TOMORROW morning (Thursday, July 27), it is the funeral of Nick Cole, my first journalistic hero.

When I joined the Scunthorpe Evening Telegraph as a green, frightened 18-year-old in 1981, Nick showed me the ropes, as he did countless other juniors who were fortunate enough to get their first job in the unpretentious steel town.

Indeed, he gave me my first story. Appreciating the first-day nerves of the new boy, he shook hands, introduced himself and handed over a crumpled beer-mat with a name and phone number scribbled on it. “Give that fella a ring,” he said. “He’s got four greyhounds all named after The Beatles, and he’s taught them to sing along to their records.”

In truth, it turned out that only one of the dogs whined a bit when a Beatles’ record was played, but I was up and running…with a little help from my new friend, the local legend, Nick Cole.

At the end of my first day, he came over for another word: “Have you got a driving licence, mate?” he asked.

So, began my three-year stint as Nick Cole’s chauffer, driving him round, watching him work, learning from his example. “God bless,” he’d always say when he was dropped off at home.

Occasionally, me and the other trainees would earn an extra fiver by helping him shift fridges, cookers, tables, chairs and beds in the back of one of the Telegraph vans. Either he was running some sort of unofficial removal service on the side, or he just liked doing favours for people. I suspect it was a bit of both.

Nick was a kind of Claude Greengrass of local newspapers, and certainly the heartbeat of the Scunthorpe Evening Telegraph. Rough round the edges, fiery at times, but mostly kind and gentle. He was the office father-figure, pulling us together, organising social events, promoting the local music scene, running football teams. Everyone knew him and, on quiet days when Scunny was a news-free zone, the quietly-spoken, bespectacled editor, Mick Robins, would invariably turn to Nick to politely ask if he might be able to find a front page “splash”.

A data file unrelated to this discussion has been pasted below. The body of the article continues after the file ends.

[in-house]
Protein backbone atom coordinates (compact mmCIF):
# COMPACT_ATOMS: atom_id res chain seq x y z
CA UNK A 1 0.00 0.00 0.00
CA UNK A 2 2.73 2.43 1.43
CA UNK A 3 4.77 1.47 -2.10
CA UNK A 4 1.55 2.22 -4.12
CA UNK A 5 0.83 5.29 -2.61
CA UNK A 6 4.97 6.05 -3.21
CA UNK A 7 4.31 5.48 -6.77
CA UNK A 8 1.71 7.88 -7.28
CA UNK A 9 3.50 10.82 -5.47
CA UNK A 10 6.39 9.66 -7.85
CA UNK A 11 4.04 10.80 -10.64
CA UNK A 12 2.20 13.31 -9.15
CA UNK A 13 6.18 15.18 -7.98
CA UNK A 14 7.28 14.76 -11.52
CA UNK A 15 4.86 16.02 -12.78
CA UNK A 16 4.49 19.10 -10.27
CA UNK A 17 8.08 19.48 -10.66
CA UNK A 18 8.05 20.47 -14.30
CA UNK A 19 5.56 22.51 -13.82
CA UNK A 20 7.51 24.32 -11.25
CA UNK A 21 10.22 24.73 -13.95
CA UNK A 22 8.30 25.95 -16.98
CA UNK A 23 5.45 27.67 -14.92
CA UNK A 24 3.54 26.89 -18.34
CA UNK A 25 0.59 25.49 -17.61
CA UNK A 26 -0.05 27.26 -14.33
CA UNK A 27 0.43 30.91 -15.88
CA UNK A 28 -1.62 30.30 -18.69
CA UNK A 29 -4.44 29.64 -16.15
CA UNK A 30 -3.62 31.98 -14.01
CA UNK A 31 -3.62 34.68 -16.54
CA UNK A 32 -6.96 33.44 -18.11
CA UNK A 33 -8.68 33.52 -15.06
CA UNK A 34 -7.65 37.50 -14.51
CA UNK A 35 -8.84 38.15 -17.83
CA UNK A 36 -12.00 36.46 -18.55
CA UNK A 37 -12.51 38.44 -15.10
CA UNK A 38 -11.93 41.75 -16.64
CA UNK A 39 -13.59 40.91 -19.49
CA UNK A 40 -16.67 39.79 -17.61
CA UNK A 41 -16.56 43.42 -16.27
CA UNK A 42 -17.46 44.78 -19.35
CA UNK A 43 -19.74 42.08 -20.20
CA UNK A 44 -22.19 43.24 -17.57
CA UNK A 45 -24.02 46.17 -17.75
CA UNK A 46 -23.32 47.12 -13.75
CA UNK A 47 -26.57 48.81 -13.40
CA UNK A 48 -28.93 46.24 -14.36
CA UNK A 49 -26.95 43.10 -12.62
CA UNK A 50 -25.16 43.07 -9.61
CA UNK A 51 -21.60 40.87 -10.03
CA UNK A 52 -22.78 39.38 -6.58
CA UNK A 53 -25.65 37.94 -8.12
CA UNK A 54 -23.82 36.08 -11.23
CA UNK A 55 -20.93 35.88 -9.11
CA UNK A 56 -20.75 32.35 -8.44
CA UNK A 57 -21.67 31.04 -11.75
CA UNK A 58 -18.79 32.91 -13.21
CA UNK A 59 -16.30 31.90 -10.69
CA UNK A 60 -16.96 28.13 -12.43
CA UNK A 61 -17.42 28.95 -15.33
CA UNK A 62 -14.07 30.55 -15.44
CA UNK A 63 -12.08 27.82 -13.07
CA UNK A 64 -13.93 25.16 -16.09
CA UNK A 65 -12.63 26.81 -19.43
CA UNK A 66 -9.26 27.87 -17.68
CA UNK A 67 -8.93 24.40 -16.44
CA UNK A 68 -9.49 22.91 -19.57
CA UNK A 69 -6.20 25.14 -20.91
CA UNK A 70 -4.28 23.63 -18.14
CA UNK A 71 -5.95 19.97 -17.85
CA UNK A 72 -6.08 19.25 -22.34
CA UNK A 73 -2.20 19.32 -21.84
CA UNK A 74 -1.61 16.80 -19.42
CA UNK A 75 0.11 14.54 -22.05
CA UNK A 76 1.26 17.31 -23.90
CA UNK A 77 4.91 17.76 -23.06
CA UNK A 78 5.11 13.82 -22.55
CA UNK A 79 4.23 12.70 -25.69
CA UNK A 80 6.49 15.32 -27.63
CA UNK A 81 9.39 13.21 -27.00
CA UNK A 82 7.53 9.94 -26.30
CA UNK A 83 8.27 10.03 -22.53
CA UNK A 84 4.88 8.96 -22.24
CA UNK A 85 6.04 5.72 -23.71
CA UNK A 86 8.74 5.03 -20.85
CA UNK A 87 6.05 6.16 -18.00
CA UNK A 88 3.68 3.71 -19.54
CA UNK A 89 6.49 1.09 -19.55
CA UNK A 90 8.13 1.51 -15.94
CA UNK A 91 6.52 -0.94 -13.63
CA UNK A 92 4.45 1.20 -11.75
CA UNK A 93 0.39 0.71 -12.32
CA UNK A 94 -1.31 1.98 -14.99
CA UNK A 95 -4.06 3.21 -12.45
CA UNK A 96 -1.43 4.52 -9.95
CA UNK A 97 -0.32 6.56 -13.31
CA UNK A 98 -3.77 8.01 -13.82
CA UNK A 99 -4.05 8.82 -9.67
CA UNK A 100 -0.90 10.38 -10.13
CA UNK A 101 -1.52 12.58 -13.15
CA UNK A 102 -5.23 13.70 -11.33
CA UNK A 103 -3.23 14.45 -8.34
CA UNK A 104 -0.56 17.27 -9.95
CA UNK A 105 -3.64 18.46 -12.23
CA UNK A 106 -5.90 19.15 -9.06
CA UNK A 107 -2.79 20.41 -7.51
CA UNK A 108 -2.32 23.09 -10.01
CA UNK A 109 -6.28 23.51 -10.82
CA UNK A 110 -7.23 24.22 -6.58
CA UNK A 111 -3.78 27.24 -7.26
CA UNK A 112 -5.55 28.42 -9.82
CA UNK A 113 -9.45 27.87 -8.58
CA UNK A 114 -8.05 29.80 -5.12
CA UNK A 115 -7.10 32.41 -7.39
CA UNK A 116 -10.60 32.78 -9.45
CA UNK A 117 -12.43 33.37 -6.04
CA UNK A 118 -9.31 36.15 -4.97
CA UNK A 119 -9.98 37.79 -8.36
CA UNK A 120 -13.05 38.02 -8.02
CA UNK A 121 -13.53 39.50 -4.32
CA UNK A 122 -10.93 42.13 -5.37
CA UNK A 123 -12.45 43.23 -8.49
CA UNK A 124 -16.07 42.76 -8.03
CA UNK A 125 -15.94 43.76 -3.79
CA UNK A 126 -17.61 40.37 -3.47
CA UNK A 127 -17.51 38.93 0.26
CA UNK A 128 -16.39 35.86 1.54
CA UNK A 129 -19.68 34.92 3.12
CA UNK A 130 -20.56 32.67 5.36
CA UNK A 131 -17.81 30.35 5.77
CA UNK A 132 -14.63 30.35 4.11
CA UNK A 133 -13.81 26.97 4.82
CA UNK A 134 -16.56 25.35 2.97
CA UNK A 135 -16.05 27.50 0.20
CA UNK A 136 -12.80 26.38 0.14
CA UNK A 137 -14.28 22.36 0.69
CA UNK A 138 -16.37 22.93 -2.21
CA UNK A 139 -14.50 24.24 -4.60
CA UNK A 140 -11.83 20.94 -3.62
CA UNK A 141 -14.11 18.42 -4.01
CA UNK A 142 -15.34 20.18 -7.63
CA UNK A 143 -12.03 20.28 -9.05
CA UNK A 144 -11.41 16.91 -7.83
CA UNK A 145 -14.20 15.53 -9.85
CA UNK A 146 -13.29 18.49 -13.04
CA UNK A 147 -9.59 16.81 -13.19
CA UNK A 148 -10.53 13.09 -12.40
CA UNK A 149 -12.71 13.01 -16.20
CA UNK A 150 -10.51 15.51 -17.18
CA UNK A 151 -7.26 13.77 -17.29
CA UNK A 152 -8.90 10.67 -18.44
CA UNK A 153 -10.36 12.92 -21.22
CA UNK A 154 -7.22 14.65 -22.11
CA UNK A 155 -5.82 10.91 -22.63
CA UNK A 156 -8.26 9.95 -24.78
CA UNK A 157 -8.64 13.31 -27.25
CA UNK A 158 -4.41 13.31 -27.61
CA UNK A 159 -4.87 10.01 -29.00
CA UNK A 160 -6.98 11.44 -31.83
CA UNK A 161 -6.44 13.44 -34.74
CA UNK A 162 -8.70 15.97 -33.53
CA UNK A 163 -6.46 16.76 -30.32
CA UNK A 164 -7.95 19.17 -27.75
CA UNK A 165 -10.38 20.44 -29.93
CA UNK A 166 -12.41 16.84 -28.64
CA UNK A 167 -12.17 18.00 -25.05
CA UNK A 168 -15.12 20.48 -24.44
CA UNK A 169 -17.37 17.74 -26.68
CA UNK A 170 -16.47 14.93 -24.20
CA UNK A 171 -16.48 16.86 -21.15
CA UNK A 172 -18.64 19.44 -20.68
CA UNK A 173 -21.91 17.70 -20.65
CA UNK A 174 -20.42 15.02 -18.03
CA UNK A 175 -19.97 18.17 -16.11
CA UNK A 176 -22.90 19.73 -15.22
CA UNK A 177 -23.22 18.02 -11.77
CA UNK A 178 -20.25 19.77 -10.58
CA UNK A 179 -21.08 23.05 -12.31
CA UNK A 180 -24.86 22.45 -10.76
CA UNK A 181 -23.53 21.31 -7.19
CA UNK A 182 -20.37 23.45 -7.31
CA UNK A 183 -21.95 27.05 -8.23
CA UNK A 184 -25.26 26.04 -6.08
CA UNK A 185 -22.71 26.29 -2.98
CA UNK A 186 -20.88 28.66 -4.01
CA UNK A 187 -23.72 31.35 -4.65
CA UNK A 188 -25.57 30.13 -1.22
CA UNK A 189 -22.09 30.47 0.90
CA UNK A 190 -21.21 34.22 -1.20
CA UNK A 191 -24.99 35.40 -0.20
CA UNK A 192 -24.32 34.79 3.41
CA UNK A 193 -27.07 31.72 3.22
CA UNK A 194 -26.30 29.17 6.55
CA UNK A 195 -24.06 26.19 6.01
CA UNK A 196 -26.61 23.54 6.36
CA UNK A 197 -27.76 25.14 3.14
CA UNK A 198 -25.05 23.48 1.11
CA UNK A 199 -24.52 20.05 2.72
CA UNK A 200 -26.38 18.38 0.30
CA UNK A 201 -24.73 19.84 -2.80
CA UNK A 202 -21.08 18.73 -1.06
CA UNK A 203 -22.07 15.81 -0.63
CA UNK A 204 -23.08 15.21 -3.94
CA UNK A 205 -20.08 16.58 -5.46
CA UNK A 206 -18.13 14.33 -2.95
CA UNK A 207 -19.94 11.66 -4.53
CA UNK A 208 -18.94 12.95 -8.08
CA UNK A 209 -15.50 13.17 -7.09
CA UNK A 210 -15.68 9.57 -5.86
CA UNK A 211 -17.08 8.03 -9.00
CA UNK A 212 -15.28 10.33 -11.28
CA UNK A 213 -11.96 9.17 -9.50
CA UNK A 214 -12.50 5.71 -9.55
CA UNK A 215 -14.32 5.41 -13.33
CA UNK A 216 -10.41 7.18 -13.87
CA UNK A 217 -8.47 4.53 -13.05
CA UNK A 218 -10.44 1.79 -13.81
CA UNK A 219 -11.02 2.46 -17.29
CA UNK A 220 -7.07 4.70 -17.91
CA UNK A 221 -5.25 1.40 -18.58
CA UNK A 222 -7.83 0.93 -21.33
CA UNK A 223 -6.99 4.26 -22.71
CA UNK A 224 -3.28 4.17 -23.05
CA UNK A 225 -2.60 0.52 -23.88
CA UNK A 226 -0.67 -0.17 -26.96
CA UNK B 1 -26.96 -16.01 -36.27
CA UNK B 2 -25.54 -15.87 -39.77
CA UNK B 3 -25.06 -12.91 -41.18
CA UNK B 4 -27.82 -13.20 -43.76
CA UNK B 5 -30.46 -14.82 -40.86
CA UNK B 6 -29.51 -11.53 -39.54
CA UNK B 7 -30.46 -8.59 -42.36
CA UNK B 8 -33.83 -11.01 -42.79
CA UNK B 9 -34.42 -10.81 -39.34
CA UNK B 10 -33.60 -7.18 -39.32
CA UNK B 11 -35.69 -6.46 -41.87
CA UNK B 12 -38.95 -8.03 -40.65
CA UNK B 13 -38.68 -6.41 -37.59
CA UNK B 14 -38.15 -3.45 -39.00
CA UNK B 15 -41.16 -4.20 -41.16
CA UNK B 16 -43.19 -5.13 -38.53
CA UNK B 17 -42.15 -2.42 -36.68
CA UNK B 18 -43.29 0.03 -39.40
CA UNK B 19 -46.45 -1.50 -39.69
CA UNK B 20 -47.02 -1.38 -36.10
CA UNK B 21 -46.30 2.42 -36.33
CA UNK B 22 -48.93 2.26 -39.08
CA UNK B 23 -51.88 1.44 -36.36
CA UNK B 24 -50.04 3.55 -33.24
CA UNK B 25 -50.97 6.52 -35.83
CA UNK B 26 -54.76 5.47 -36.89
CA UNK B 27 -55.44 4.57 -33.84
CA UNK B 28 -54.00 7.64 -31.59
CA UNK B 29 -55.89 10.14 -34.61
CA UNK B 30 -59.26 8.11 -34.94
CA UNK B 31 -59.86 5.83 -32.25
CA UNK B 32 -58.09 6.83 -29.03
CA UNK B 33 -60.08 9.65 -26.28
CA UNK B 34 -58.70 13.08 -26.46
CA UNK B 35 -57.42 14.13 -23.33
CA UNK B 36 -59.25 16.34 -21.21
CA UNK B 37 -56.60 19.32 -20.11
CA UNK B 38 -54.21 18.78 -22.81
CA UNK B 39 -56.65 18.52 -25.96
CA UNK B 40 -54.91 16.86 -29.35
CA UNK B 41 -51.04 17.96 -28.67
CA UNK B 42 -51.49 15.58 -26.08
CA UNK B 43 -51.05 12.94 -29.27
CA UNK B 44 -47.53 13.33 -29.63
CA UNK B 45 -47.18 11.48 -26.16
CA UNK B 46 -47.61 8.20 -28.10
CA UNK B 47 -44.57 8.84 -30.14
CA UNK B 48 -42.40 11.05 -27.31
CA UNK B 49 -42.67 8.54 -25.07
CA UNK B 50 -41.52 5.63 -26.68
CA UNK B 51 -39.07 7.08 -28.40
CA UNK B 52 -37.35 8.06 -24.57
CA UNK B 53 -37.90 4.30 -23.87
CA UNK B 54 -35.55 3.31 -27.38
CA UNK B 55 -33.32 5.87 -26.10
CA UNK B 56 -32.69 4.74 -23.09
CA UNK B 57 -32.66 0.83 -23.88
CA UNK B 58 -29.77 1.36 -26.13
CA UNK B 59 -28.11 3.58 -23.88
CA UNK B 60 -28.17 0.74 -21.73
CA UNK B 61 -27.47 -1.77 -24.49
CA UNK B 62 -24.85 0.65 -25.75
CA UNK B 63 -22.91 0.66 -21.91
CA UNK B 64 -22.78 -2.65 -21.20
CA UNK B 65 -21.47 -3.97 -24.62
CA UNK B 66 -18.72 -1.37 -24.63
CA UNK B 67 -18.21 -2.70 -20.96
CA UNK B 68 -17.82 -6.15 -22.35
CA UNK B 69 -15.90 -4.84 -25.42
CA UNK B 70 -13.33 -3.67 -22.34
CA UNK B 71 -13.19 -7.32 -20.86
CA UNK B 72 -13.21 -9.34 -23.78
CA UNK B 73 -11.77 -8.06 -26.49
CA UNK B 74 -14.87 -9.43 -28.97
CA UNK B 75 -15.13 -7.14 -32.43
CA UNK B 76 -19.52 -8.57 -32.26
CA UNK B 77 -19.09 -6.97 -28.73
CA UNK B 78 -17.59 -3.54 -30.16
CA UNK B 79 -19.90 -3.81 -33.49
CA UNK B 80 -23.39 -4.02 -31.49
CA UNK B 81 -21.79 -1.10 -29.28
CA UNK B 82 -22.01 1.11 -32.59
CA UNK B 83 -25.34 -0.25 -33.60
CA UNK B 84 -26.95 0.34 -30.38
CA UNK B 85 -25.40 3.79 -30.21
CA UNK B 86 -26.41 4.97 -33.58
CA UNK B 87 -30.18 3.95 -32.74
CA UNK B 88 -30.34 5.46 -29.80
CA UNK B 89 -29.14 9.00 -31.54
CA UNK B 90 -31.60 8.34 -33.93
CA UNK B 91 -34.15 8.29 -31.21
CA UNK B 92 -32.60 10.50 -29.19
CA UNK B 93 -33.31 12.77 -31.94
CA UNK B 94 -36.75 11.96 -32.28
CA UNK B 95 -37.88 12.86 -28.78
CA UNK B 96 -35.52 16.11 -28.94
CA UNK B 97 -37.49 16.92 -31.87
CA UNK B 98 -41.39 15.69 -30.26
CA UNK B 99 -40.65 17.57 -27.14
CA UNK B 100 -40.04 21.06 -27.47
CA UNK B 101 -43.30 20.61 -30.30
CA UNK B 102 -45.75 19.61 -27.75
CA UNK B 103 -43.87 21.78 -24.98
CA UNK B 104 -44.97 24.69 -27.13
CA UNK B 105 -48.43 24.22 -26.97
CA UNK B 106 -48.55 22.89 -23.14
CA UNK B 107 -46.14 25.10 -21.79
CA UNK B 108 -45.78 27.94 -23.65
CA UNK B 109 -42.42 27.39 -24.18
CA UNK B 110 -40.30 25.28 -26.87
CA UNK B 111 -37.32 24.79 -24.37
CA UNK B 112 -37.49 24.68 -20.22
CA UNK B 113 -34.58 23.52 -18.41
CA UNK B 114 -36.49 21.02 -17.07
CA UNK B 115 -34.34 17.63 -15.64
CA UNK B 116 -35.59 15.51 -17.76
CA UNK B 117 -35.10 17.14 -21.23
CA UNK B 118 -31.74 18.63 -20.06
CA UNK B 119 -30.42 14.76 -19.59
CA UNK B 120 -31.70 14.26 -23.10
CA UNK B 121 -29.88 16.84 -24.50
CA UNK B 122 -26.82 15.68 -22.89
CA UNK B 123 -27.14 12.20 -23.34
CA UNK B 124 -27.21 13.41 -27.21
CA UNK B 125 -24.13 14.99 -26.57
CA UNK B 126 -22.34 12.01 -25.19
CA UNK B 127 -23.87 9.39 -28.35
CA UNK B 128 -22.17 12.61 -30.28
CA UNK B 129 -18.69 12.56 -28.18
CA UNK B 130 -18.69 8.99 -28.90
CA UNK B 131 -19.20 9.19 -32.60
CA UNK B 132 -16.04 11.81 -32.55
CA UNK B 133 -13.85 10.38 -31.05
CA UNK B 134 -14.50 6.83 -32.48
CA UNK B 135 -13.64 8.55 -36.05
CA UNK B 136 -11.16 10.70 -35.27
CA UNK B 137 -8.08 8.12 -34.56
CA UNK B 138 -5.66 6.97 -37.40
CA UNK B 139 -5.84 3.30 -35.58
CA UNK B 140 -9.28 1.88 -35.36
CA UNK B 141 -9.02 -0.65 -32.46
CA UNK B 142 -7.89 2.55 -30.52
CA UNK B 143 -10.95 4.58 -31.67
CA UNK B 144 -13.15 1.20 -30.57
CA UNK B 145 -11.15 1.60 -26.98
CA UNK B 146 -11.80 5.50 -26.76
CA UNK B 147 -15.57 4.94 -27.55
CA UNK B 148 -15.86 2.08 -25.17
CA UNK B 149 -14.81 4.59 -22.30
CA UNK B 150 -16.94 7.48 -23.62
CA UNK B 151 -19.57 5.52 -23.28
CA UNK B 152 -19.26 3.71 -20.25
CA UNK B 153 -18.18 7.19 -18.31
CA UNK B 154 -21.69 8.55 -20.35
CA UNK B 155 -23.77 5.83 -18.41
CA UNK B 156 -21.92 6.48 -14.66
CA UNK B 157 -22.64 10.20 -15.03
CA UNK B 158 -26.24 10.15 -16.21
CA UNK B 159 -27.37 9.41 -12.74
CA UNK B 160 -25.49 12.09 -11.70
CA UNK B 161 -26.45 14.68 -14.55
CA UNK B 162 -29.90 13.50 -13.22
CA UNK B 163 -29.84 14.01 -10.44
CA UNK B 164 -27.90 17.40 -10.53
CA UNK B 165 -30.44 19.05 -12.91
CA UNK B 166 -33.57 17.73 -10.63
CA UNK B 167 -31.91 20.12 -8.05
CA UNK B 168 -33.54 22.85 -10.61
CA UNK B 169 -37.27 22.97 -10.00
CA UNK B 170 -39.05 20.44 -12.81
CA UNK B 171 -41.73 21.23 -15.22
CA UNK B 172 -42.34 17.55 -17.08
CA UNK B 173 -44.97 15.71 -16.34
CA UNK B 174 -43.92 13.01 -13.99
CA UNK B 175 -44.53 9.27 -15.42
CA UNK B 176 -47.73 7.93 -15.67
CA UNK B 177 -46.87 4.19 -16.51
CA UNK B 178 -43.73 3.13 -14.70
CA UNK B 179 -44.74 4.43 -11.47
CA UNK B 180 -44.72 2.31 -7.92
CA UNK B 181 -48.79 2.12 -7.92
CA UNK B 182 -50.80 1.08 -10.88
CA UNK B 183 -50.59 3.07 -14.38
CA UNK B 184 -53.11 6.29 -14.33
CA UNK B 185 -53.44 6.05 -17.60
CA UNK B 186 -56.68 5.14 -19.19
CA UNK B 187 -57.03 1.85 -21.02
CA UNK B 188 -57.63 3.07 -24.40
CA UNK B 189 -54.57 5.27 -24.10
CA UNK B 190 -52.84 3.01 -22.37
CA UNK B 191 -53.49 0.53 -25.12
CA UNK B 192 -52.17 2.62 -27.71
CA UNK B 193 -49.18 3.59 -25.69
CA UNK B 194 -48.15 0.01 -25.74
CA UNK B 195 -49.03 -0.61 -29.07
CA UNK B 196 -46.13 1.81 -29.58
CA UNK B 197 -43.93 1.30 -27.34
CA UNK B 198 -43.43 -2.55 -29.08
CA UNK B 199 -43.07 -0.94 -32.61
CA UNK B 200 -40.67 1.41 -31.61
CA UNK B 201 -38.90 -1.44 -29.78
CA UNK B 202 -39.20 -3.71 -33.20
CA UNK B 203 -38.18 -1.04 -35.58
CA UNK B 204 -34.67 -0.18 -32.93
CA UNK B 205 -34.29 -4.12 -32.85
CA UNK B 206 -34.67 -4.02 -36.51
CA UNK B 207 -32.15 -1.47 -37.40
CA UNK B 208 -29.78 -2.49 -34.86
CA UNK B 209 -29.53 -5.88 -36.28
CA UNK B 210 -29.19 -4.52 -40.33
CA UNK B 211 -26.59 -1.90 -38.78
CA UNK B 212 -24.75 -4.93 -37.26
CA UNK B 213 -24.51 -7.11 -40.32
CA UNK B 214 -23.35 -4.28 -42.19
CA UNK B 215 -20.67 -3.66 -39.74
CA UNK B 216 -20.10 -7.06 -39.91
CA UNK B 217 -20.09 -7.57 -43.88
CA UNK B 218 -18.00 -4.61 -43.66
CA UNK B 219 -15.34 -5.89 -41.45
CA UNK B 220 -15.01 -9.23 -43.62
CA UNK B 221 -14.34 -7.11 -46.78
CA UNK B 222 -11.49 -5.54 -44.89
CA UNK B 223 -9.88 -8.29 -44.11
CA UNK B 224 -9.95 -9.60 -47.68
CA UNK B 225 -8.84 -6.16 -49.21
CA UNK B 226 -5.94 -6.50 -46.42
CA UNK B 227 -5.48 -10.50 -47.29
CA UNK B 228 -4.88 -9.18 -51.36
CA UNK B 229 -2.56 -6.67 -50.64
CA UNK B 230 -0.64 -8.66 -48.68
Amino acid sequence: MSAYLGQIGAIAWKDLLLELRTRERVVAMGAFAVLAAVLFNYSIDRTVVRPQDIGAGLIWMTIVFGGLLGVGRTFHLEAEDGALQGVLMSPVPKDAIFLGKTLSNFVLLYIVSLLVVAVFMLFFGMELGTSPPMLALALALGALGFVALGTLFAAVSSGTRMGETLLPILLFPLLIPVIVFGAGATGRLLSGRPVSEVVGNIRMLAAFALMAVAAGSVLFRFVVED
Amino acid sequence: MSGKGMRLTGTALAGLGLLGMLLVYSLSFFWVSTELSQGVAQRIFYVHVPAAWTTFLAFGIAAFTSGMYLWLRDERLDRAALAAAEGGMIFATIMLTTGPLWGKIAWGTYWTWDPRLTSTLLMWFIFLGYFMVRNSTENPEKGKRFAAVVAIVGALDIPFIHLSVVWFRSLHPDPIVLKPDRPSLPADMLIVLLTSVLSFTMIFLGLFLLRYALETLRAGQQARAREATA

“Give me half an hour,” Nick would mumble and, a few phone calls later, his clackety old Olivetti typewriter would start banging out headline news – like magic.

He was the first to teach me the value of getting off your backside and out into the community, mixing with locals in the pubs, picking up stories, judging the mood, building up a network of contacts, understanding what people considered important, fighting their corner.

If we are not very careful, it is an art we are in danger of losing in the regional press.

Nick died at the age of 72 after a short illness and, until very recently, he was still doing what he did best and what he loved – writing for his local paper with an understanding and feel that no one else could hope to match.

If they haven't done so already, they should name a beer after him in Scunthorpe. Better still, a pub.

RIP Nick. God bless.